A skier on the slopes of Hemsedal, a popular destination for Danes. Photo: Erik Johansen / NTB Scanpix
At first blush it may sound ridiculous that flatlanders from Denmark would be better on the slopes than Norwegians, but according to a Norwegian doctor who specializes in ski injuries and a Norwegian who has spent 25 years working in the ski industry, it may be true.
Harald Lystad, who has studied ski injuries for nearly 40 years, said it’s a “myth” that Danes are more likely to hurt themselves on the slopes than Norwegians. If anything, the situation may be reversed.
“The Danes have gotten better because they ski more often. The myth that Danes are worse skiers must have come from them having previously come here as beginners. That’s not the way it is any longer,” Lystad told broadcaster NRK.
Lystad’s theory that Norwegians’ neighbours from the flat south are gaining on them on the pistes is shared by Knut Erik Hallingstad, who has worked at Geilo Ski Resort for 25 years. During that time, he says he’s seen a vast improvement in the skills of the resort’s Danish guests to the point where they now rival the natives.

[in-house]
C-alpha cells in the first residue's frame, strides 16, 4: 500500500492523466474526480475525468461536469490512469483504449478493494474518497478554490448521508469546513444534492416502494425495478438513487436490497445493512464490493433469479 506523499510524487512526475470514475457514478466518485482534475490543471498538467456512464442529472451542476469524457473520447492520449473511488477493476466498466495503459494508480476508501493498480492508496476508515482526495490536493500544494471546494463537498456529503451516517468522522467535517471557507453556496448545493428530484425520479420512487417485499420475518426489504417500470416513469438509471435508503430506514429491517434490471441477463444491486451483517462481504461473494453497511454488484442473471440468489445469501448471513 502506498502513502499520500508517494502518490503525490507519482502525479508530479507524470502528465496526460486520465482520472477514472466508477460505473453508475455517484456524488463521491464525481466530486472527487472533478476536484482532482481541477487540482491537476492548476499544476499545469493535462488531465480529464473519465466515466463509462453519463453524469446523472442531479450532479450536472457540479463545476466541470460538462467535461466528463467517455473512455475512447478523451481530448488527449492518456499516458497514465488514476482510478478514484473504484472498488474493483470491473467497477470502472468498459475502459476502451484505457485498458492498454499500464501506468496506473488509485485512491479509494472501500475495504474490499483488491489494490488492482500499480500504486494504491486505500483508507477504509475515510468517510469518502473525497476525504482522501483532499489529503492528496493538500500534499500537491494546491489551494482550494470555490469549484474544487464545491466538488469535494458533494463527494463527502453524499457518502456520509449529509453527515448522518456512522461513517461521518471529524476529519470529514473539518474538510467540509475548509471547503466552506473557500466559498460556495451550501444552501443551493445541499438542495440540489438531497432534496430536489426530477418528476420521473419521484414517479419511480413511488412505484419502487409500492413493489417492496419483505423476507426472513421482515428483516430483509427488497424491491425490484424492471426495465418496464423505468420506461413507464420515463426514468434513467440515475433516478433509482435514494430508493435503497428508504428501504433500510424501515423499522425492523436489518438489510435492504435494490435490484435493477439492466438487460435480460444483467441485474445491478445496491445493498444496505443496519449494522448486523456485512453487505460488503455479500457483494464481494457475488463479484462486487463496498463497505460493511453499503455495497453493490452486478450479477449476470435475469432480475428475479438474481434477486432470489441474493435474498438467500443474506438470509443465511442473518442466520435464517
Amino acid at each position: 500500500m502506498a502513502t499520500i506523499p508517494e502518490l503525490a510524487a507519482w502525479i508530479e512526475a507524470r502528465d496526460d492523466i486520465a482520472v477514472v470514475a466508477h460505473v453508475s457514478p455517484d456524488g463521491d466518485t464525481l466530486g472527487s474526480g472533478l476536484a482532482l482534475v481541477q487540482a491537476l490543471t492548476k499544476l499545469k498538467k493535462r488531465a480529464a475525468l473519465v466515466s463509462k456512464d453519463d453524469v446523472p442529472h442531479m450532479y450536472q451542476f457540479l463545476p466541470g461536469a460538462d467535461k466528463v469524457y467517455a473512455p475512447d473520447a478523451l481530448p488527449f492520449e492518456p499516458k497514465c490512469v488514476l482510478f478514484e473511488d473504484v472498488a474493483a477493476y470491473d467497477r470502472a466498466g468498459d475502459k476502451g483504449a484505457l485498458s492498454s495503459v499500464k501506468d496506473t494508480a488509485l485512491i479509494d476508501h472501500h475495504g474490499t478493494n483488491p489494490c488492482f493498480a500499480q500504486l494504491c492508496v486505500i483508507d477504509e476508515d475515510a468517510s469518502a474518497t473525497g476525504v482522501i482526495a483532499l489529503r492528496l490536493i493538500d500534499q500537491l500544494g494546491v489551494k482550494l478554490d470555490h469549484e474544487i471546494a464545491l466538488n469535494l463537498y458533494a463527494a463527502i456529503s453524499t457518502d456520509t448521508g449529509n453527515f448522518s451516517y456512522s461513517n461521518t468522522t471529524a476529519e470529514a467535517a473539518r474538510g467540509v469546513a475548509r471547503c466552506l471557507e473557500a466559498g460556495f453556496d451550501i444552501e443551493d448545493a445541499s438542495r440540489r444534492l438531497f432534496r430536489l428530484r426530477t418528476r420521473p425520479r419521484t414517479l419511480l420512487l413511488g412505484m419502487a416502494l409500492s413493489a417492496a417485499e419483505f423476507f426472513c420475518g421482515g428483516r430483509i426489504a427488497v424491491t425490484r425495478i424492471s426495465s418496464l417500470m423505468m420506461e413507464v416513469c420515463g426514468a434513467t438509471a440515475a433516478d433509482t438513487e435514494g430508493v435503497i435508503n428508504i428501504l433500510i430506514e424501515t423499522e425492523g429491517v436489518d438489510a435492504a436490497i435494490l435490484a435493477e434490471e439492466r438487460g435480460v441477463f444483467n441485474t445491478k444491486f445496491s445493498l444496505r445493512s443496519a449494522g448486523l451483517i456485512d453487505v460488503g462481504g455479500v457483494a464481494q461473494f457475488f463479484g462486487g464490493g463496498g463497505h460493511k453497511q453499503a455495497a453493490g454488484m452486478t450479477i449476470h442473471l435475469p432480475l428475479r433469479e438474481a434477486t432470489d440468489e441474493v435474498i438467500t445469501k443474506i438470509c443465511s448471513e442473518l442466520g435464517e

“It has changed dramatically in the course of my decades here in the mountains. We used to generalize that Danes were terribly bad on skis,” he told NRK.
But now he says Danes actually spend more time skiing and snowboarding than Norwegians.
“Now we see that they are ready at 9:30 in the morning to take the lift up the mountain. And while Norwegians maybe use one week per year to go skiing, the Danes use two to three weeks. We [Norwegians] have become more fond of summer holidays and going south,” Hallingstad said.
Geilo ski patrol leader Knut Erik Fosskaug agreed.
“They [Danes] are clearly enjoying winter destinations more than before. The Danes likely use their skis more than Norwegians do today,” he told NRK.
Far from everyone buys into the theory that the Danes are the new Scandinavian kings of the slopes, however.
Copenhagen resident Søren Nielsen, for one, was skeptical when NRK caught him and his two sons on the slopes of Geilo.
“The past ten to 15 years we’ve gone on ski holidays in Sweden and Norway like never before. But we’re not as good as the Norwegians,” he said.